Looking at the important differences between mortgages in the UK and France

Looking at the important differences between mortgages in the UK and France

Miranda John is director of international property finance at mortgage broker SPF Private Clients

If you require a mortgage, French banks will lend to non-residents but borrowers should be aware that there are important differences between the UK and France, most notably in the range of product available.

The mortgage model is very simple and with few exceptions, on a repayment basis. Interest only may be available but it is case-by-case.

Long-term fixed rates are common with rates at some of the lowest we have ever seen. Loan-to-values are up to a maximum of 75% but 80% loan-to-value (LTV) should be reinstated in the coming months.

A buy-to-let mortgage based on potential rental income does not exist per se.

It is the borrower’s income and outgoings and age to a certain degree which determine the size of the loan available.

Banks have no issue with owners renting out property so the interest rate is the same whether this is the case or not.

There are concerns regarding a no-deal Brexit and banks are more conservative than usual as the repercussions of COVID play out.

Standard affordability criteria has not changed but there is obvious caution and certain sectors raise red flags.

For example, if a high proportion of the borrower’s income comes from bonuses or commission, many lenders have made the blanket decision to only take salary into account.

Common sense can prevail but this will usually require invention from the credit department and a specialist broker will be more likely to have the opportunity to work at this level rather than a client making a direct application.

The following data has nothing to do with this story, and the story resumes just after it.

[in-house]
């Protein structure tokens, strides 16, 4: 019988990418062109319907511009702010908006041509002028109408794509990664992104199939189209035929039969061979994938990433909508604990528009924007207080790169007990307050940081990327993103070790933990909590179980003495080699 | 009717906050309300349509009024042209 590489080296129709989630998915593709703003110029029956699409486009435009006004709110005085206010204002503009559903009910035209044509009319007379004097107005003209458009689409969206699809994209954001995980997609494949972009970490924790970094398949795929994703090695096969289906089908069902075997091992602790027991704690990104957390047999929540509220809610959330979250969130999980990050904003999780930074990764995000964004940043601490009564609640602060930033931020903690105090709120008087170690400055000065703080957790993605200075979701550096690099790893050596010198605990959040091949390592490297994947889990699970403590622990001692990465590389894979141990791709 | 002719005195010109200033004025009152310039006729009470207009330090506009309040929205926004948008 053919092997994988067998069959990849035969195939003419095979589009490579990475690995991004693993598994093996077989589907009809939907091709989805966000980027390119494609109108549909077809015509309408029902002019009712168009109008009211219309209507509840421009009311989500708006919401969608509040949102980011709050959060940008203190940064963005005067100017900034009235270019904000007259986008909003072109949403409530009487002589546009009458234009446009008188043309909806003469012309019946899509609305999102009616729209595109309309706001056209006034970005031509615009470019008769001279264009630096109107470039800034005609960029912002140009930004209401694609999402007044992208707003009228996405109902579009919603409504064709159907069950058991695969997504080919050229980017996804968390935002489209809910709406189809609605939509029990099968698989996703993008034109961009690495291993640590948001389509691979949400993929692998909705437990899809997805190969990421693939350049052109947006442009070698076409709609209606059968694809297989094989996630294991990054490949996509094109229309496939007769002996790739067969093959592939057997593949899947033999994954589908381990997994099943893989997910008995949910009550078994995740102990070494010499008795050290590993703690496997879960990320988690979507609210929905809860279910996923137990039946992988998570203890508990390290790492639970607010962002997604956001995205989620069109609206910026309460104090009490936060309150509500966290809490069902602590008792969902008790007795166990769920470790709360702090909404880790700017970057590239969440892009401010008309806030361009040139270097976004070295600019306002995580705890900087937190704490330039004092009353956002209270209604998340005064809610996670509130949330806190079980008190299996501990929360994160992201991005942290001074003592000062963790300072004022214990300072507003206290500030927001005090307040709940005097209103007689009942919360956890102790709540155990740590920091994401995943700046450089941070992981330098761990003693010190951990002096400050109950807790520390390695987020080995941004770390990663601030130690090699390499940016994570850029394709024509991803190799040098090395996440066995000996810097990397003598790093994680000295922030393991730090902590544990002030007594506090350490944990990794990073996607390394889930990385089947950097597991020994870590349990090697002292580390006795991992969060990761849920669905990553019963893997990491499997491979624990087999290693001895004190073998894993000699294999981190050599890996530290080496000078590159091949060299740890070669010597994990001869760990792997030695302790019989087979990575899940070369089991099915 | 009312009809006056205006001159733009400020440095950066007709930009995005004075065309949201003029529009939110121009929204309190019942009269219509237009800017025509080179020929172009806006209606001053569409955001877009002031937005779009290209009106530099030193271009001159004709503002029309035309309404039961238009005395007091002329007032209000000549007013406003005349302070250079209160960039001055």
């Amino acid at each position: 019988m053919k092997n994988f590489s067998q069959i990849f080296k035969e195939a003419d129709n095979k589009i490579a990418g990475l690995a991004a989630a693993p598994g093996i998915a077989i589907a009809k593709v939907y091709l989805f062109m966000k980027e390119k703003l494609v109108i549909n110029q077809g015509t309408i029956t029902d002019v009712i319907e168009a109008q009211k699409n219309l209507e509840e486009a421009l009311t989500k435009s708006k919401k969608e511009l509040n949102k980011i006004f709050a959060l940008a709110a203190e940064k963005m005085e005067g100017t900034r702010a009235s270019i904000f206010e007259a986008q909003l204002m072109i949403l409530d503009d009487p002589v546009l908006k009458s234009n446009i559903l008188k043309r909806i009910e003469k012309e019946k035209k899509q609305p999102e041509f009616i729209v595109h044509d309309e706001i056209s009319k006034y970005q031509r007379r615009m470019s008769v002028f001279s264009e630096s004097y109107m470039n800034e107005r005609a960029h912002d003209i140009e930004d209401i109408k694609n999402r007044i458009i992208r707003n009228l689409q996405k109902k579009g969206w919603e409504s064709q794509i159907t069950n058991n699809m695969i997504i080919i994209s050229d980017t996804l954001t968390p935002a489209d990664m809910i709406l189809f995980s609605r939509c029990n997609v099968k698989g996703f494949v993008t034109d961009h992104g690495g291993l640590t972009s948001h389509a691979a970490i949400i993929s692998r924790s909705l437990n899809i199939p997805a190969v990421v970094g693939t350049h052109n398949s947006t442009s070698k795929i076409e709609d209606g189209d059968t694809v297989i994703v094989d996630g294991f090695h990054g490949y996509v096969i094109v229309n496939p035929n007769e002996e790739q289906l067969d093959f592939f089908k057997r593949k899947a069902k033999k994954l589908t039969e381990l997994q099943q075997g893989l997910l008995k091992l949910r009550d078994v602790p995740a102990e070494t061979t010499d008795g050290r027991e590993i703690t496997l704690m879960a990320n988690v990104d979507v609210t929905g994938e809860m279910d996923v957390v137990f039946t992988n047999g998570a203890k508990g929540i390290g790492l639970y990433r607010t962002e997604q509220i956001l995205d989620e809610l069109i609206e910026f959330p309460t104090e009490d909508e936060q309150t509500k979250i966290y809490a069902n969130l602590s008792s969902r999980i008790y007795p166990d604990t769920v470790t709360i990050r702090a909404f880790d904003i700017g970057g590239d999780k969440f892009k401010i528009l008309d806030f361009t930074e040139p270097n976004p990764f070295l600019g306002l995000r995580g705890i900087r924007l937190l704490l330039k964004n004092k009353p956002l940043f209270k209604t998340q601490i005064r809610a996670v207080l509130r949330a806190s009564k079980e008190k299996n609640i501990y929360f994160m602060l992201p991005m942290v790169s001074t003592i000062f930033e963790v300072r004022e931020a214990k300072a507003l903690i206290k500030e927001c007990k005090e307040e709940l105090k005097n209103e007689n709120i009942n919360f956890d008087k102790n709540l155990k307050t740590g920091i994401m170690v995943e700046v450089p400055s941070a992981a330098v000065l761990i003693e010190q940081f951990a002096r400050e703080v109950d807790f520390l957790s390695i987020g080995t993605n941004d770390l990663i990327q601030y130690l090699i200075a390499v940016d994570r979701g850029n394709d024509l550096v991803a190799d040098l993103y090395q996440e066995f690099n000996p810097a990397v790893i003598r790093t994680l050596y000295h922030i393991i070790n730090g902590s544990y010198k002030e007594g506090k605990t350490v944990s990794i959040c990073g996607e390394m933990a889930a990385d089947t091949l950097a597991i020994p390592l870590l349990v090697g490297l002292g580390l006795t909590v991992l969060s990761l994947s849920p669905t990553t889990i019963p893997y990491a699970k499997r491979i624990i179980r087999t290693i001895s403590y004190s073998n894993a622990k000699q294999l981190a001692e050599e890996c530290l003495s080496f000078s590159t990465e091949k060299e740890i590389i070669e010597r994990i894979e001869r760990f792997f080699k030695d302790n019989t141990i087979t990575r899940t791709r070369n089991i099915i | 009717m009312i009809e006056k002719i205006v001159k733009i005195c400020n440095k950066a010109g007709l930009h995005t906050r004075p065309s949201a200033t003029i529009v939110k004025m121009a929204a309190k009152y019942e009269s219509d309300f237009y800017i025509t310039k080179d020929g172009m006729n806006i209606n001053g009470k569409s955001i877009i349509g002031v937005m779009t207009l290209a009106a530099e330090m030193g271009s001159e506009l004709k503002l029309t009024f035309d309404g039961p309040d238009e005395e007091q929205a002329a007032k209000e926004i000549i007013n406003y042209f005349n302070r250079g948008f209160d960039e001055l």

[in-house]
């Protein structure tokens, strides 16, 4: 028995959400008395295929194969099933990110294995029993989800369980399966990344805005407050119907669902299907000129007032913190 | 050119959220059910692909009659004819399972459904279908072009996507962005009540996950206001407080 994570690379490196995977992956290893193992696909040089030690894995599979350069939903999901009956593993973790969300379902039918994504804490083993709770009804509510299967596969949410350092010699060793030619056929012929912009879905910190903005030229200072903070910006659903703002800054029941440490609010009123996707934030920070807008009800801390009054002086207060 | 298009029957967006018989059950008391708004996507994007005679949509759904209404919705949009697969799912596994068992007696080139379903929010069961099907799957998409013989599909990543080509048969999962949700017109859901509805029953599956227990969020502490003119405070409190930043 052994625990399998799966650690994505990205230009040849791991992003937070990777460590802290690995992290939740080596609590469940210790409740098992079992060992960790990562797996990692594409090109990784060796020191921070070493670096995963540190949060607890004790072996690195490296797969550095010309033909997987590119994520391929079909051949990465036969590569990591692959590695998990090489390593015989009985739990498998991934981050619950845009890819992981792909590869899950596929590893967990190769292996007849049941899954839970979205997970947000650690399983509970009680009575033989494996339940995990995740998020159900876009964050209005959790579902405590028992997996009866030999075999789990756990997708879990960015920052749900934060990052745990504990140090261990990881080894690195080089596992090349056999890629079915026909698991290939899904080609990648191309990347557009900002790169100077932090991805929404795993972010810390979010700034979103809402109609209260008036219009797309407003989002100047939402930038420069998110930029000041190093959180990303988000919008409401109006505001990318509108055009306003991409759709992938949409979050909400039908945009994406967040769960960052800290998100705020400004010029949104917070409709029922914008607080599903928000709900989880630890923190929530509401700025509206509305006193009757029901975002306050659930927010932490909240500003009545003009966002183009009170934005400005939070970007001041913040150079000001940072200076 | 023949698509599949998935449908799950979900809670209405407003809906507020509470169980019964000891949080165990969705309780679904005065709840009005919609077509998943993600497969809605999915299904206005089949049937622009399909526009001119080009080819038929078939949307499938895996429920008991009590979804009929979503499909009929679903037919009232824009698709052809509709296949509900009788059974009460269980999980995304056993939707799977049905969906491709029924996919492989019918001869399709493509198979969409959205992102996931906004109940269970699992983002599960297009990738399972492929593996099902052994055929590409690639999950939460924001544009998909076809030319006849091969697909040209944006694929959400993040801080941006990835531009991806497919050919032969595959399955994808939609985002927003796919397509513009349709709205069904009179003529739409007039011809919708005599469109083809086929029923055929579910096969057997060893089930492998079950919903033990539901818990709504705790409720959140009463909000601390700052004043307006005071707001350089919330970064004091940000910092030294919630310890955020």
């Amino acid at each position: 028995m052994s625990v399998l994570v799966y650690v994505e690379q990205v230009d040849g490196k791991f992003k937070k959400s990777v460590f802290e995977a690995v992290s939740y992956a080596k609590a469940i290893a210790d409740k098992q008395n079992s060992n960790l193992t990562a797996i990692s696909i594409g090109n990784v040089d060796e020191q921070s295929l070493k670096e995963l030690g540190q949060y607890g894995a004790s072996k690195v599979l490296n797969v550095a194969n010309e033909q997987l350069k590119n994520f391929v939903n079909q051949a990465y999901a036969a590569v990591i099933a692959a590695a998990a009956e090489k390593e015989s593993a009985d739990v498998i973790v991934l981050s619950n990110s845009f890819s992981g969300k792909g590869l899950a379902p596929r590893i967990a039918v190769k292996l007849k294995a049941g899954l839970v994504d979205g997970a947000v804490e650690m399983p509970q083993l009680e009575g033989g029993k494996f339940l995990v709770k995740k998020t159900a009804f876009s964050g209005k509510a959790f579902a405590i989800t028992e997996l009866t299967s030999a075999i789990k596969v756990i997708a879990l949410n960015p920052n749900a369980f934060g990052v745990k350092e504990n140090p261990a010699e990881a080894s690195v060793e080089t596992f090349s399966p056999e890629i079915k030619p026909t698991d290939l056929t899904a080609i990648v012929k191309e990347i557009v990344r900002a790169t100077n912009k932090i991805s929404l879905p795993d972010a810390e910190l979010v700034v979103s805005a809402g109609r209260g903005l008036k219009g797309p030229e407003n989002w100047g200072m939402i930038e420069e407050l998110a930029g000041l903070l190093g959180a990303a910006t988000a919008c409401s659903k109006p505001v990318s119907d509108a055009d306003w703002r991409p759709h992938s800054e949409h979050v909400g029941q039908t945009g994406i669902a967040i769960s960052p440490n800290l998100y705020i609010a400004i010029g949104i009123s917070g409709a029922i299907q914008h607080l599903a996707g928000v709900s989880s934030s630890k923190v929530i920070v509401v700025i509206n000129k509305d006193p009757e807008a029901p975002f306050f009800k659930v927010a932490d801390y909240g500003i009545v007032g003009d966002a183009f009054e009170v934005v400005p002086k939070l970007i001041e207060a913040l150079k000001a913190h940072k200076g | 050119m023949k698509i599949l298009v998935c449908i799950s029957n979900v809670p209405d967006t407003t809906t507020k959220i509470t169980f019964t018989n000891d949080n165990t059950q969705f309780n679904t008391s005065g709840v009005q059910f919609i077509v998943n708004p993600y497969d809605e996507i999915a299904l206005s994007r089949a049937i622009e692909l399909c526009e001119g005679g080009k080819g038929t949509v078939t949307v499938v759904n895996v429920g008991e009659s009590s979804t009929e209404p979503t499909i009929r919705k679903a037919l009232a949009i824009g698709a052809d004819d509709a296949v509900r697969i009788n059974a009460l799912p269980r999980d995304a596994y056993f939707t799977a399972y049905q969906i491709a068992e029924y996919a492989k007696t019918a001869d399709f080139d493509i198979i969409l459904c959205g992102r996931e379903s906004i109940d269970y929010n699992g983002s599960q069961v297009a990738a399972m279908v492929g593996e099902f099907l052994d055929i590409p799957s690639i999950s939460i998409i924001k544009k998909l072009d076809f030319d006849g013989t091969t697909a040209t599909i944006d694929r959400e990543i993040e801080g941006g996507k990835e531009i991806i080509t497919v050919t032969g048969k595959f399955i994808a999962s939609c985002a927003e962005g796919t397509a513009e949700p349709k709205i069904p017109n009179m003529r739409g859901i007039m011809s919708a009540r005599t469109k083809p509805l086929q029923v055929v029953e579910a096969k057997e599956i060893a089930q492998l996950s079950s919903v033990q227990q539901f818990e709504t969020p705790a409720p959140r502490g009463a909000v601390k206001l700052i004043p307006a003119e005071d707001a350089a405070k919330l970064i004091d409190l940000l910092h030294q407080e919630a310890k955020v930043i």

Valuations have also been affected by lockdown so the maximum LTV a bank will consider has fallen as values may be up to 10% lower.

Surveyors are now able to visit properties once more however, and the market is expected to adjust quickly.

High-net-worth individuals often find they do not fit the rigid mould of European retail banks’ criteria so are more naturally private banking clients.

Banks in Monaco, Switzerland and Luxembourg can lend in most prime locations although they may insist on a certain ownership structure.

These banks have the expertise to understand more complex revenue and may base a lending decision on assets rather than simply income.

The type of loan a private bank offers is more usually a five-year interest-only facility (a bullet loan) and it is not a stand-alone or ‘dry’ loan as they are looking for a wider relationship with the borrower.

What this translates to is a requirement for assets to be provided, usually for a minimum of €1m to be invested with the bank, so this option is really only suitable for property values of €3m-plus.

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